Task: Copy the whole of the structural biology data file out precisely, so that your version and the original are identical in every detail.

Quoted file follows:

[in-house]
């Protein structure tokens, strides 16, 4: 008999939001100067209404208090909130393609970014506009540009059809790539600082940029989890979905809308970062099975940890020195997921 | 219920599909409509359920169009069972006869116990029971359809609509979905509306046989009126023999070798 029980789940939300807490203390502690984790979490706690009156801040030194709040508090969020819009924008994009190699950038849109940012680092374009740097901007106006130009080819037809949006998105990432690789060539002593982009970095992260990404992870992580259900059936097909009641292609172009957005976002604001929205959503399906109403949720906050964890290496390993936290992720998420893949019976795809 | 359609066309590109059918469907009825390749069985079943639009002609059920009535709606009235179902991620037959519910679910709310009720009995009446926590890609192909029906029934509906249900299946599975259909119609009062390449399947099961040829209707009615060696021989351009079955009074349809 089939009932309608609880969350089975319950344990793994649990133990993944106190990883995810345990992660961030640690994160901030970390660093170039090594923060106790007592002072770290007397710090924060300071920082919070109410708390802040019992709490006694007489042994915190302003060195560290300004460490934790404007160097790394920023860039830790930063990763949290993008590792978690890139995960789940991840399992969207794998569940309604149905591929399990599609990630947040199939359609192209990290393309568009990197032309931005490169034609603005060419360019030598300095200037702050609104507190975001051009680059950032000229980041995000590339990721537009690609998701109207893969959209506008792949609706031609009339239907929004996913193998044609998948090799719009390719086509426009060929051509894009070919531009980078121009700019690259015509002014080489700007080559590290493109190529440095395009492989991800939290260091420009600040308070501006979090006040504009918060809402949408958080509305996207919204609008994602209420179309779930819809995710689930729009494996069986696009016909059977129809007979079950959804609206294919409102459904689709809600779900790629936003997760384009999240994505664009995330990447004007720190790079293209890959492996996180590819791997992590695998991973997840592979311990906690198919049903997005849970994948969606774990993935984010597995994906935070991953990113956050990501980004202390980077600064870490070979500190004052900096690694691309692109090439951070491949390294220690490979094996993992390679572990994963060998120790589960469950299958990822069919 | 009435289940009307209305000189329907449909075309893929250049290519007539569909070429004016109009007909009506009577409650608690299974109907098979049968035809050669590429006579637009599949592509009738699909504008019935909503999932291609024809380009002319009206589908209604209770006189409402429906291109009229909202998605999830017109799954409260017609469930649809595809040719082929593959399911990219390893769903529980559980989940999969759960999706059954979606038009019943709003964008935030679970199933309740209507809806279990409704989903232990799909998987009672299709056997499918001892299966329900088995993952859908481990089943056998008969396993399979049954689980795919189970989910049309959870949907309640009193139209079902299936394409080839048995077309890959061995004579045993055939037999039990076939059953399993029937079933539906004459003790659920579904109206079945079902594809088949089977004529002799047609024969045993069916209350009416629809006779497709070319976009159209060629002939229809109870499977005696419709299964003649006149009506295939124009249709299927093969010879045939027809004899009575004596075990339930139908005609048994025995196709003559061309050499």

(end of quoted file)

[in-house]
């Protein structure tokens, strides 16, 4: 008999939001100067209404208090909130393609970014506009540009059809790539600082940029989890979905809308970062099975940890020195997921 | 219920599909409509359920169009069972006869116990029971359809609509979905509306046989009126023999070798 029980789940939300807490203390502690984790979490706690009156801040030194709040508090969020819009924008994009190699950038849109940012680092374009740097901007106006130009080819037809949006998105990432690789060539002593982009970095992260990404992870992580259900059936097909009641292609172009957005976002604001929205959503399906109403949720906050964890290496390993936290992720998420893949019976795809 | 359609066309590109059918469907009825390749069985079943639009002609059920009535709606009235179902991620037959519910679910709310009720009995009446926590890609192909029906029934509906249900299946599975259909119609009062390449399947099961040829209707009615060696021989351009079955009074349809 089939009932309608609880969350089975319950344990793994649990133990993944106190990883995810345990992660961030640690994160901030970390660093170039090594923060106790007592002072770290007397710090924060300071920082919070109410708390802040019992709490006694007489042994915190302003060195560290300004460490934790404007160097790394920023860039830790930063990763949290993008590792978690890139995960789940991840399992969207794998569940309604149905591929399990599609990630947040199939359609192209990290393309568009990197032309931005490169034609603005060419360019030598300095200037702050609104507190975001051009680059950032000229980041995000590339990721537009690609998701109207893969959209506008792949609706031609009339239907929004996913193998044609998948090799719009390719086509426009060929051509894009070919531009980078121009700019690259015509002014080489700007080559590290493109190529440095395009492989991800939290260091420009600040308070501006979090006040504009918060809402949408958080509305996207919204609008994602209420179309779930819809995710689930729009494996069986696009016909059977129809007979079950959804609206294919409102459904689709809600779900790629936003997760384009999240994505664009995330990447004007720190790079293209890959492996996180590819791997992590695998991973997840592979311990906690198919049903997005849970994948969606774990993935984010597995994906935070991953990113956050990501980004202390980077600064870490070979500190004052900096690694691309692109090439951070491949390294220690490979094996993992390679572990994963060998120790589960469950299958990822069919 | 009435289940009307209305000189329907449909075309893929250049290519007539569909070429004016109009007909009506009577409650608690299974109907098979049968035809050669590429006579637009599949592509009738699909504008019935909503999932291609024809380009002319009206589908209604209770006189409402429906291109009229909202998605999830017109799954409260017609469930649809595809040719082929593959399911990219390893769903529980559980989940999969759960999706059954979606038009019943709003964008935030679970199933309740209507809806279990409704989903232990799909998987009672299709056997499918001892299966329900088995993952859908481990089943056998008969396993399979049954689980795919189970989910049309959870949907309640009193139209079902299936394409080839048995077309890959061995004579045993055939037999039990076939059953399993029937079933539906004459003790659920579904109206079945079902594809088949089977004529002799047609024969045993069916209350009416629809006779497709070319976009159209060629002939229809109870499977005696419709299964003649006149009506295939124009249709299927093969010879045939027809004899009575004596075990339930139908005609048994025995196709003559061309050499």